A bigger, flashier, more imaginative sequel to 2001's surprise hit,
"Spy Kids," "Spy Kids 2: The Island of Lost Dreams" also holds the
distinction of lacking the warmth and soul that made its predecessor
such a worthwhile family entertainment. Director Robert Rodriguez
evidently felt pressure to outdo the original film in every way, but
his "everything-but-the-kitchen-sink" approach grows wearisome by
the halfway point. In "Spy Kids 2," there has seen an obvious increase
in characters and special effects, but a decrease in solid plotting
and heartwarming character interactions.
As the picture begins, top sibling spies Carmen (Alexa Vega) and Juni
Cortez (Daryl Sabara) feel cheated and underappreciated when they
save the young daughter (Taylor Momsen) of the President from atop
a violent amusement park ride, but the credit goes to smarmy child
spy rivals Gary (Matthew O'Leary) and Gerti Giggles (Emily Osment).
When Gary and Gerti are sent on a mission to locate a stolen device
capable of shutting down the world's electricity, Carmen and Juni
redirect their path to the Gobi Desert and decide that this job is
their only chance to prove everyone wrong about their abilities. After
crash-landing on a mysterious island not seen on any maps, the only
resident they find is mad scientist Romero (Steve Buscemi), who is
holding their sought-after device and planning to set its abilities
into action. Meanwhile, Juni and Carmen's adult spy parents, Gregorio
(Antonio Banderas) and Ingrid (Carla Gugino), set off to find them,
with Ingrid's own mother (Holland Tayl! or) and father (Ricardo Montalban) in tow.
As you may be able to tell, "Spy Kids 2: The Island of Lost Dreams"
is overstuffed to the point of tedium. Too much is going on in this
too-long 100-minute family action pic to get a chance to stop and
make you care, or even really get to know, any of the new characters.
In the first "Spy Kids," the joyous, intentionally B-grade special
effects were at the service of the spy kids' mission, rather than
as a means of showing off, and the familial relationship between the
Cortez's seemed believable and loving. Here, the parents drift into
the background to such a degree that Antonio Banderas (2001's "Original
Sin") and Carla Gugino (2001's "The One") make little more than extended, aimless cameos.
Since the movie is but a melange of sound and action, at least it
is orchestrated with pep and style under the helm of writer-director
Robert Rodriguez (1998's "The Faculty"). The prologue, set at a demented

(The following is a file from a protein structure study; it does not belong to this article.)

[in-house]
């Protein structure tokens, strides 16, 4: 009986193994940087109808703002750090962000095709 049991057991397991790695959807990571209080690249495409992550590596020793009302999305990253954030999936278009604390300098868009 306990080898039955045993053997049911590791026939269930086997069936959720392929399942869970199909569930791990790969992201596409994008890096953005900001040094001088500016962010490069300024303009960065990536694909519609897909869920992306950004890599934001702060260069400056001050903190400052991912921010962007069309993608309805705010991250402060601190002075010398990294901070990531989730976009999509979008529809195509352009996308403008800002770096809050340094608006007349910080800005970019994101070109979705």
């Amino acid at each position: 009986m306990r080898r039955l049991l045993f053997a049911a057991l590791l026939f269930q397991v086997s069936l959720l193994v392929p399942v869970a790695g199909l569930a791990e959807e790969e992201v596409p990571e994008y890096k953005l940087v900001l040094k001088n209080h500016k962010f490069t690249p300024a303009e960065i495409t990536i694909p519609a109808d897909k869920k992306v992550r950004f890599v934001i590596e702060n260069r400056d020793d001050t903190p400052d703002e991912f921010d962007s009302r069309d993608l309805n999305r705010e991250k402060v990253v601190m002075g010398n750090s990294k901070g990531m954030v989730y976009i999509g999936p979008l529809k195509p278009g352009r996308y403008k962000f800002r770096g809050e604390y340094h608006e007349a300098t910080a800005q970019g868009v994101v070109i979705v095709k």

amusement park where the extreme rides truly look life-threatening,
is a visual feast of creativity and special effects virtuosity. Additionally,
Romero's island is overrun by deformed animal creatures that include
a winged pig, slithering serpents, and a cow with a fish's head. Rodriguez
has said that he brought to life in "Spy Kids 2" every dream he has
ever had. In shadow of the evidence provided, I would almost believe
him on such a statement, although that may leave him with few invigorating
ideas when "Spy Kids 3" goes into production next year.
Reprising their roles of bickering, but caring, siblings Carmen and
Juni, Alexa Vega and Daryl Sabara ease smoothly back into their characters.
Despite working as spies, they seem like real kids, with the sort
of intelligence and resourcefulness that young viewers will eat up.
As their less virtuous spy kid adversaries, Matthew O'Leary (2002's
"Frailty") and Emily Osment do good work without overacting. It must
be said that Osment, Haley Joel's younger sister, looks ominously
like her brother with pigtails. The creepy resemblance is almost uncanny.
Taylor Momsen (Little Cindy Lou Who in 2000's "How the Grinch Stole
Christmas") is also cute as the President's disgruntled daughter.
In a rare disappointing performance, Steve Buscemi (2001's "Ghost
World") is no match for the previous film's heavy, Alan Cumming (who
briefly shows up for a day's work). Buscemi isn't the least bit threatening;
in fact, his Romero is a veritable wimp.
With the climax of "Spy Kids 2: The Island of Lost Dreams" comes the
discouraging action of a shrug. The film will entertain children,
to be sure, and is clever enough to even be tolerable for the older
audience members, but it is plagued by an emptiness inside that cannot
be denied. Robert Rodriguez was so concerned this time around with
his visual effects unit that he denied the movie of what it yearned
for the most: a heart.
Copyright © 2002 Dustin Putman